Physical Demands of Caregiving: Time to Get Help?

It's natural to want the best possible care for your loved one. But whether you're the chief caregiver or you supervise someone else, it's sometimes hard to judge if the job is getting too tough to handle alone.

Take this short test to measure the physical challenges of caring for your loved one and find out if you need to get some extra help.

Check numbers 1, 2, or 3 for each category on this list. Then get your score by adding up the numbers you selected.

The results will give you the big picture of your caregiving situation. A high score means you've got things under control. A lower number means you might want to get more help.

Questions About the Person Who's Getting the Care

Ability to Get Around: Your loved one is usually:

_____ (1) Confined to the bed

_____ (2) Homebound, but not bed bound

_____ (3) Able to get about on his own

Eating: Your loved one is:

_____ (1) Not able to feed himself

_____ (2) Able to feed himself but needs supervision, coaching, and company

_____ (3) Able to come to the table for meals

Bathing and Dressing: Your loved one is:

_____ (1) Not able to bathe himself or do other routine tasks like shaving or dressing

_____ (2) Able to take a tub bath or a shower but needs help and support

_____ (3) Able to bathe, groom, and dress on his own

Going to the Bathroom: Your loved one is:

_____ (1) Not able to control his bowels or bladder

_____ (2) Able to control bowels and bladder but needs help to use a bedpan or get to the bathroom

_____ (3) Can get to the bathroom on his own

Time Needed for Care: Your loved one:

_____ (1) Needs 20 hours of personal care a week

_____ (2) Needs between 10 and 20 hours of personal care a week

_____ (3) Needs less than 10 hours of personal care a week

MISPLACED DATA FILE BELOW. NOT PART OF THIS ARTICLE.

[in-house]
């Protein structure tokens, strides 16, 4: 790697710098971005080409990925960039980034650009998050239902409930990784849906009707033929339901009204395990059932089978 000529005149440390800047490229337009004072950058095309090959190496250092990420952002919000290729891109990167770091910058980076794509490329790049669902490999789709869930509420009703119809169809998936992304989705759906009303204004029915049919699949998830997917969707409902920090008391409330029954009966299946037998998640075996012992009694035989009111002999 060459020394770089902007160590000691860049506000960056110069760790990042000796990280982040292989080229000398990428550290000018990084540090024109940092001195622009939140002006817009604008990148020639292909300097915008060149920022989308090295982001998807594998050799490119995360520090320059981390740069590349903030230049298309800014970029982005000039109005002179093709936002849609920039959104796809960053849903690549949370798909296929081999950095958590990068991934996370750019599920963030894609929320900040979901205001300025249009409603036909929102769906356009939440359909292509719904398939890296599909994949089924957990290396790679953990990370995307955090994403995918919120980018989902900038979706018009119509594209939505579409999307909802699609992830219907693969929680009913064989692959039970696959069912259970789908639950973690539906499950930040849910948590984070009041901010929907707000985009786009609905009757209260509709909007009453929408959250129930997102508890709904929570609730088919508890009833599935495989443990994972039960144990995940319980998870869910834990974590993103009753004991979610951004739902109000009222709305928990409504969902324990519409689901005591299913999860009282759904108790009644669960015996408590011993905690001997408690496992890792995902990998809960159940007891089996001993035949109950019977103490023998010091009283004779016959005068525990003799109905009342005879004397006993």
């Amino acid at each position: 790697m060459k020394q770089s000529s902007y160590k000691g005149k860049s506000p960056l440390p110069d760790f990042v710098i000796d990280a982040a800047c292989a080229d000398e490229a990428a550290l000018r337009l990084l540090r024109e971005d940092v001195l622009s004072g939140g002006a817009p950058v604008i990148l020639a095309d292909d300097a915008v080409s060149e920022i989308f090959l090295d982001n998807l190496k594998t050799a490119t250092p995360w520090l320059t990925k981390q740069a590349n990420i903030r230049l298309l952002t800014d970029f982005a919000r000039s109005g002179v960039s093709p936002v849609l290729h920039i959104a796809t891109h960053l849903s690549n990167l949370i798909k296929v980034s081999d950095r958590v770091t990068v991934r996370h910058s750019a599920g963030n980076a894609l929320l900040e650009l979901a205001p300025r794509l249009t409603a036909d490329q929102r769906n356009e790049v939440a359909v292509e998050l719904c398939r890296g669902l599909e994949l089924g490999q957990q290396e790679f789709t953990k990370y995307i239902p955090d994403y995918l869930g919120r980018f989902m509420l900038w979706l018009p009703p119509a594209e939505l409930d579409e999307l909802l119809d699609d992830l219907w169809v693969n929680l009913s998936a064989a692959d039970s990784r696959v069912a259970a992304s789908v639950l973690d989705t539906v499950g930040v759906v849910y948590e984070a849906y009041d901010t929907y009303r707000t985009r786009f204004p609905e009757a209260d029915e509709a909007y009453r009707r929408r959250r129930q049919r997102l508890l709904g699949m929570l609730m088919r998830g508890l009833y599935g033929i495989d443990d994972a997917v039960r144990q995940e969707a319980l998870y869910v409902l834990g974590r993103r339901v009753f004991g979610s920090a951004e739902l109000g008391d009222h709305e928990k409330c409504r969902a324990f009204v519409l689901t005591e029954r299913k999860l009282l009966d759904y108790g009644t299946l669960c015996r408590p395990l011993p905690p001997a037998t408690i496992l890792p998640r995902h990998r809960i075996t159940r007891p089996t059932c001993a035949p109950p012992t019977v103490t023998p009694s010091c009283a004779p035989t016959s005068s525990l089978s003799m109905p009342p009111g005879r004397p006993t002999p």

Thinking Skills: Your loved one is:

_____ (1) Usually mentally confused

_____ (2) Sometimes mentally confused

_____ (3) Able to think clearly and make competent decisions

Continued

Questions About the Caregiver

Health: The caregiver:

_____ (1) Is in frail or poor health

_____ (2) Has some limits on activities

_____ (3) Is in good health and is physically active

Other Job Responsibilities: The caregiver is:

_____ (1) Employed full-time outside the home

_____ (2) Employed part-time outside the home or has a flexible and supportive work setting

_____ (3) Not employed outside the home

Other Care Responsibilities: The caregiver is:

_____ (1) Responsible for children or other family members

_____ (2) Responsible for no one other than the person receiving care

_____ (3) Able to hire full-time assistance

Caregiving Skills: The caregiver:

_____ (1) Lacks skills or confidence in providing care

_____ (2) Has adequate skills and confidence to meet home care needs

_____ (3) Can hire any needed assistance

Relaxation Time: The caregiver:

_____ (1) Has less than four hours "off duty" time each week

_____ (2) Has at least one day "off duty" each week

_____ (3) Can pursue personal interests and activities

Sleeping Habits: The caregiver:

_____ (1) Loses sleep regularly in order to complete all of the daily care needs

_____ (2) Occasionally loses sleep in order to complete all the daily care tasks

_____ (3) Is able to get regular sleep

Get Your Score

Add up the numbers you selected. A lower score means you're in a "less manageable" situation. You need to think about getting more support beyond what your or the primary caregiver can provide.

Higher scores mean you're in a "more manageable" caregiving situation.

The lowest possible score on this test is12. It indicates you need significant caregiver support.

The highest possible score for this test is 36.

Your total rating score for this test: ______

WebMD Medical Reference Reviewed by Carol DerSarkissian on February 08, 2017

Sources

SOURCES:

Anita Davis, RN, M.Ed., director of Health Strategies, Nashville, TN. 

The National Alliance for Caregiving, Bethesda, MD. 

Family Caregiver Alliance, San Francisco, CA. 

National Family Caregivers Association, Kensington, MD.

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